• Ed Dozier

Nikkor 500mm f/5.6 PF with Sigma TC-1401 Teleconverter Review

This is a combination that both Nikon and Sigma tell you not to do. So of course I had to try it out. The reality is that it works pretty well. The official name for this lens is the Nikkor AF-S 500mm f/5.6E PF ED VR.


The Sigma TC-1401 is a 1.4X teleconverter, so you end up with a 700mm f/8 lens. Does this result in some limitations? Of course. Is it still worth it? Of course.



Sigma TC-1401 and Nikkor 500mm PF on Nikon D850



First things first: if your camera doesn’t have f/8 focus points, then don’t use this combination. I use the combo on my Nikon D850 and D500 (for a 1050mm lens). This caution and most other cautions that follow would be the same for the Nikon teleconverter, too.


Before I forget, I need to mention that 3D tracking focus mode doesn’t really work, since it’s pretty much limited to f/5.6 or faster lenses


The Sigma TC-1401 only extends the lens by 20mm, and weighs 1460 grams (6.7 ounces), so you barely notice when it’s attached. Nobody would notice the TC in the shot above if I didn’t point it out.


Focus accuracy isn’t entirely repeatable when using the TC, even in sunlight. Be sure to take a few extra shots of your subject, and you’ll be glad you did.


The camera isn’t aware that there is a teleconverter attached, which means that the EXIF data will still register f/5.6 and 500mm instead of f/8 and 700mm. Also, the camera focus fine-tune data cannot be separately stored for the lens with and without the teleconverter attached. You’ll definitely need to calibrate focus differently when the TC is attached, too.


VR seems to work just fine with this combination; you'll be happiest with "Sport" VR mode for moving subjects.


Please note that you need to attach the TC to the lens before you attach the combination to the camera, or else autofocus won't work.


Focus Speed


I tested focus speed by using 120fps video to observe the focus scale; I set the lens on minimum focus and then focused on infinity in bright light. Minimum focus is 3 meters, or about 10 feet.


I measured 0.400 seconds to focus, which compares to 0.308 seconds when not using the TC. I used my D500 camera, which focuses essentially identically to the D850. I got the time measurement by counting 48 video frames to finish focus, at 0.0083 seconds per frame.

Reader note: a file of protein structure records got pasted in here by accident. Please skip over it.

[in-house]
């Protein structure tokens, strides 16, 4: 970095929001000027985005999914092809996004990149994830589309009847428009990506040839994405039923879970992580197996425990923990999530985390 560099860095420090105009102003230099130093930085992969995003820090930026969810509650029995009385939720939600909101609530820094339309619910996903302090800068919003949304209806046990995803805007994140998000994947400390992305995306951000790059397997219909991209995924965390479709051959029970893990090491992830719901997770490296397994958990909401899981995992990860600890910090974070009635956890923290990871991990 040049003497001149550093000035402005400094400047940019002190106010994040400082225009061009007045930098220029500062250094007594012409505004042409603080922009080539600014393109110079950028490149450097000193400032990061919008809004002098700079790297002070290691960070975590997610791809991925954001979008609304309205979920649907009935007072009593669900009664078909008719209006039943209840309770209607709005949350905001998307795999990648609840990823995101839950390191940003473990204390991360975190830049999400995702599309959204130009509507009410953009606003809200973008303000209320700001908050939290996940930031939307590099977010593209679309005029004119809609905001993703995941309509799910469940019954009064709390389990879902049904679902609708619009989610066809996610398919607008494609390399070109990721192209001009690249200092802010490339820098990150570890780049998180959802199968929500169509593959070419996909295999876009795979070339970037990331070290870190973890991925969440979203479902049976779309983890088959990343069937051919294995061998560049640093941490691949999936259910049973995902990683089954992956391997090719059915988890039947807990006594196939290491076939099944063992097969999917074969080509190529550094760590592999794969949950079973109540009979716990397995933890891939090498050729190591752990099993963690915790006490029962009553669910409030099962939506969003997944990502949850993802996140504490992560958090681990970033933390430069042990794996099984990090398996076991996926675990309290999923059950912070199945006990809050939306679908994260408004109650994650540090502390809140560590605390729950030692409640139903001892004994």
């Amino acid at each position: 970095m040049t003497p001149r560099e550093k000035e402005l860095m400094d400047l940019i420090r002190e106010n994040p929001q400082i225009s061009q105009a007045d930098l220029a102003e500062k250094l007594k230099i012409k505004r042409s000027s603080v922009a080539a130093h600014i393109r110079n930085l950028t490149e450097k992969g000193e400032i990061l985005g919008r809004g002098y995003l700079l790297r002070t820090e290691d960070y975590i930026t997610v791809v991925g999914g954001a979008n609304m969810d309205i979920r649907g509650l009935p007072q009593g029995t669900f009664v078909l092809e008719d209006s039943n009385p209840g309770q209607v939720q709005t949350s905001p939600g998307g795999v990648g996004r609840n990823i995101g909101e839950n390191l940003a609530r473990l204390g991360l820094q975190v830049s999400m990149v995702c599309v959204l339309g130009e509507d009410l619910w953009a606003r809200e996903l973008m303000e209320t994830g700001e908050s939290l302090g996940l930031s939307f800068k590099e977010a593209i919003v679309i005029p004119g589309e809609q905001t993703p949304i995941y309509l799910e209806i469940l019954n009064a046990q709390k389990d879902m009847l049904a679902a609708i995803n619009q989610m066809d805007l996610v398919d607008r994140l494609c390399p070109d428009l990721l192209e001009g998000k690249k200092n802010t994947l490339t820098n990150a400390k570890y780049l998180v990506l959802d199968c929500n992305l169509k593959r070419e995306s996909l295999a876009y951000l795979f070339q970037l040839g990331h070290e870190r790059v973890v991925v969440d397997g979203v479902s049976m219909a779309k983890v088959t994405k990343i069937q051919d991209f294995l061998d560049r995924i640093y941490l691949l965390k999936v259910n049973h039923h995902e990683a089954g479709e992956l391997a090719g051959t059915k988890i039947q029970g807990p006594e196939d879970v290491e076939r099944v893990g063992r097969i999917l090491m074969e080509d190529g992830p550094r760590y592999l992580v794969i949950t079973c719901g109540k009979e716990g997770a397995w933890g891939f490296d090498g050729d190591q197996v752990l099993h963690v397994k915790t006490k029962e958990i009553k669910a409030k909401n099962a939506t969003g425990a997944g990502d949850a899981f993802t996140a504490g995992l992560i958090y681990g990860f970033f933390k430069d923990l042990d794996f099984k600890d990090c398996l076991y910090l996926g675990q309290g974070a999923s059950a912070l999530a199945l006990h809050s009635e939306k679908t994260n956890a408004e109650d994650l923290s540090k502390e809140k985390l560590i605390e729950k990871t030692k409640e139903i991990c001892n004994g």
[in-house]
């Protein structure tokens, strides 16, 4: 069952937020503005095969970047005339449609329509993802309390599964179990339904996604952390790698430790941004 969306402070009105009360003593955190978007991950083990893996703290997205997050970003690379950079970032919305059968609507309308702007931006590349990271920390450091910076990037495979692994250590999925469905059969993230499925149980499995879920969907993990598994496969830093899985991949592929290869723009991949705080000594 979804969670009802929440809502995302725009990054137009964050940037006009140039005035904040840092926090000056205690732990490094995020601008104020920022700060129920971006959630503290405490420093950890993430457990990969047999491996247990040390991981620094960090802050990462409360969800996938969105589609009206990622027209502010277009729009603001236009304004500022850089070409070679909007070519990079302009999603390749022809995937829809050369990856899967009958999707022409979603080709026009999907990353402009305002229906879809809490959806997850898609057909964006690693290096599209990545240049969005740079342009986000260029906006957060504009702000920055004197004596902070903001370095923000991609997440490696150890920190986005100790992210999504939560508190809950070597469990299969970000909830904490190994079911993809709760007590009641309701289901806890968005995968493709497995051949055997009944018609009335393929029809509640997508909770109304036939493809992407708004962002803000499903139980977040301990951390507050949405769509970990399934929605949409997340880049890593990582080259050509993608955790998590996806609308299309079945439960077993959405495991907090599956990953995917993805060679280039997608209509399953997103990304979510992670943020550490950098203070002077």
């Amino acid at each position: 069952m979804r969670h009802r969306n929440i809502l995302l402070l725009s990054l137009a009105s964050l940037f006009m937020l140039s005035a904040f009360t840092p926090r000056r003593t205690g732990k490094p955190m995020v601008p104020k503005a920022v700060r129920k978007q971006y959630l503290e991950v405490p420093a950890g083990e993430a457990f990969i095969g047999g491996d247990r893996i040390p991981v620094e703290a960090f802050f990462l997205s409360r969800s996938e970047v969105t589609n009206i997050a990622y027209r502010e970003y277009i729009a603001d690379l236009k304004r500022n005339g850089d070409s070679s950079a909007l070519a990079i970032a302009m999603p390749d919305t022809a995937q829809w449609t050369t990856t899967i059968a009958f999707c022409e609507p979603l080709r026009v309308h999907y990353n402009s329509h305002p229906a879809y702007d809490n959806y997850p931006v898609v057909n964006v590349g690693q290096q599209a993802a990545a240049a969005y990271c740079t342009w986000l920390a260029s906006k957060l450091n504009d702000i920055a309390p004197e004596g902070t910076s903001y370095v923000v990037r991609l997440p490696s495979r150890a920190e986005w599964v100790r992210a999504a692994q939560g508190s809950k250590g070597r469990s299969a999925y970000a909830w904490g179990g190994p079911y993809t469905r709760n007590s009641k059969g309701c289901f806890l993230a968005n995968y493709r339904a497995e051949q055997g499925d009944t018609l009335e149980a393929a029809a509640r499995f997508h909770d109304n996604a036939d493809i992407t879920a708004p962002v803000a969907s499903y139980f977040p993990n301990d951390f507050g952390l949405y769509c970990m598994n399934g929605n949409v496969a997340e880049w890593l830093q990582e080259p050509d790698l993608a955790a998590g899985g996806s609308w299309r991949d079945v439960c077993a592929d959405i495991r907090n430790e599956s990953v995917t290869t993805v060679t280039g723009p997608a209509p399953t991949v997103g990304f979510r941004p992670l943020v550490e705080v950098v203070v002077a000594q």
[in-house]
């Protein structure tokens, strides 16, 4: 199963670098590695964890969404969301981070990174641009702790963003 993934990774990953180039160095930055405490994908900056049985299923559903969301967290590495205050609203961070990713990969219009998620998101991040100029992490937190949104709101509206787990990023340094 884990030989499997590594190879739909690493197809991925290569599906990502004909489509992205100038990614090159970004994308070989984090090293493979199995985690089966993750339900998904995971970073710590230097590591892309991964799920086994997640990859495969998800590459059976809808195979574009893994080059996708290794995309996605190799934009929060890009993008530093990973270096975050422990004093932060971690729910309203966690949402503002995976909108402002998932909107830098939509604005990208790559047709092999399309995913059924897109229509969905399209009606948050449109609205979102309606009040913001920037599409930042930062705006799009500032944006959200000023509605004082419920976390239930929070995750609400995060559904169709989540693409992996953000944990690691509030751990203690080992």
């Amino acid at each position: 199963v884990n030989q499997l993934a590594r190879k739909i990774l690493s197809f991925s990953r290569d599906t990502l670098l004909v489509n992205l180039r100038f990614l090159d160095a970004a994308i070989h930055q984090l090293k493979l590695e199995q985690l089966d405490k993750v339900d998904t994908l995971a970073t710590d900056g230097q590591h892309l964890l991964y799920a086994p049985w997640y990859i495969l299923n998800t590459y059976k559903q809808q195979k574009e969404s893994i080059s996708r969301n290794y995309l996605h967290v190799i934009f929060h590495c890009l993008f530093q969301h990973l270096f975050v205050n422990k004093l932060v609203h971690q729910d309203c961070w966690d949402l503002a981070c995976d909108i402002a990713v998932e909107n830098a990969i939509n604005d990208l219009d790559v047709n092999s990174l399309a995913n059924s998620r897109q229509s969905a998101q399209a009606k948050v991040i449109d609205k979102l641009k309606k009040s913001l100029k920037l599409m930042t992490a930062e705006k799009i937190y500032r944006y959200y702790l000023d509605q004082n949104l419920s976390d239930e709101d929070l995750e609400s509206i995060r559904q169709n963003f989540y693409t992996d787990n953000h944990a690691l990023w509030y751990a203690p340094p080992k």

Watching the video of the focus action, I noticed that the lens would over-shoot infinity slightly, back up, and then stop at infinity. This focus-stutter happens much quicker than you can perceive with the naked eye, and can only be observed using high-speed video.


Focus still works in shade, but it’s of course a bit slower and a bit less reliable than bright light.


You’ll be a bit disappointed trying to follow action with this combination in the shade, although it’s not out of the question. The same caution applies to Nikon’s teleconverters, according to what I have read.




Resolution tests


I performed the resolution tests with the lens/teleconverter combination at 20 meters (about 65 feet). Shots look pretty sharp if the resolution stays above about 30 lp/mm. As you’ll see, that’s no problem with this combination, even wide open.


Again, the EXIF data is incorrect for this combination, so the 700mm focal length is reported as 500mm, and shots at f/8 will show up as f/5.6 instead.


I perform resolution tests using “live view” with contrast-detect focus, to eliminate focus calibration from being an issue. I set my camera up to use electronic front-curtain exposure to rid vibrations. I also use a wired remote release. Even contrast-detect focus gives variable results, so I pick my sharpest result (from 10 shots) to report. I always use unsharpened Raw-format shots for testing.


Overall, the following tests show a resolution drop of between 18% to 27%, depending on the aperture (compared to not using a teleconverter). Considering that the focal length is 40% longer, this is much better than merely cropping a 500mm shot.



MTF50 resolution, 700mm f/8


Peak center resolution at f/8 is 42.8 lp/mm, compared to 58.5 without the TC, or a 27% drop.


Peak edge resolution is 44.3 lp/mm.

Peak corner resolution is 36.4 lp/mm.


This is shooting with the aperture wide open (f/5.6 marked, f/8 actual).



MTF Contrast Plot, 700mm f/8




Lateral chromatic aberration, 700mm f/8





MTF50 resolution, 700mm f/11


Peak center resolution at f/11 is 44.4 lp/mm, compared to 54.3 without the TC, or a 18% drop.


Peak edge resolution is 43.7 lp/mm.

Peak corner resolution is 42.8 lp/mm.


This is the best aperture for the combination (1 stop down from maximum).




MTF Contrast Plot, 700mm f/11




MTF50 resolution, 700mm f/16


Peak center resolution at f/16 is 35.1 lp/mm, compared to 47.1 without the TC, or a 25% drop.


Peak edge resolution is 35.4 lp/mm.

Peak corner resolution is 34.0 lp/mm.





MTF Contrast Plot, 700mm f/16




Samples



700mm 1/2000 f/8 ISO 4500. Cloudy conditions. D850




Pixel view




700mm 1/2000 f/8 ISO 7200 Deep shade. D850




700mm 1/2500 f/8 ISO 800 Sunny. D850




Pixel view




700mm 1/3200 f/8 ISO 800




700mm 1/3200 f/8 ISO 800



Conclusion


Honestly, you don’t really even need to stop the lens down for great resolution shots.

Don’t worry about the sharpness loss, but you’ll have to decide if difficulties with autofocus keep you from using this combination. Only using the camera f/8 focus sensors is a bit irritating.


It’s a pain to have to remember changing the focus fine-tune calibration when adding/removing the TC, but such is life. Mirrorless cameras could rid this concern.


Although the focus systems are supposed to have equal capabilities, my D500 seems to work better with this combination than my D850 in low light.


Overall, not bad for a verboten combination.





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